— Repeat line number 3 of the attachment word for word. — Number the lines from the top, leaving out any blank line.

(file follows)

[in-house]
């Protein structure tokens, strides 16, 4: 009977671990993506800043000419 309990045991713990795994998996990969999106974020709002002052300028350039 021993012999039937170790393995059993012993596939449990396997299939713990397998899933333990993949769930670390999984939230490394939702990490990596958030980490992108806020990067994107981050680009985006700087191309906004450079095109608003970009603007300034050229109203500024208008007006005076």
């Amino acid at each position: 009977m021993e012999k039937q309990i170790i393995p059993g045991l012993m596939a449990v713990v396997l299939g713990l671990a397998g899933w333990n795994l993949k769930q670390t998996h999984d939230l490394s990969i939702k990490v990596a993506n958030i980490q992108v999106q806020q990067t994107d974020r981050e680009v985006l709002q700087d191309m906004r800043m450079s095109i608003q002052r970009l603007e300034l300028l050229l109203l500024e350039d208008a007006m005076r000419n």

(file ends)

């Amino acid at each position: 009977m021993e012999k039937q309990i170790i393995p059993g045991l012993m596939a449990v713990v396997l299939g713990l671990a397998g899933w333990n795994l993949k769930q670390t998996h999984d939230l490394s990969i939702k990490v990596a993506n958030i980490q992108v999106q806020q990067t994107d974020r981050e680009v985006l709002q700087d191309m906004r800043m450079s095109i608003q002052r970009l603007e300034l300028l050229l109203l500024e350039d208008a007006m005076r000419n």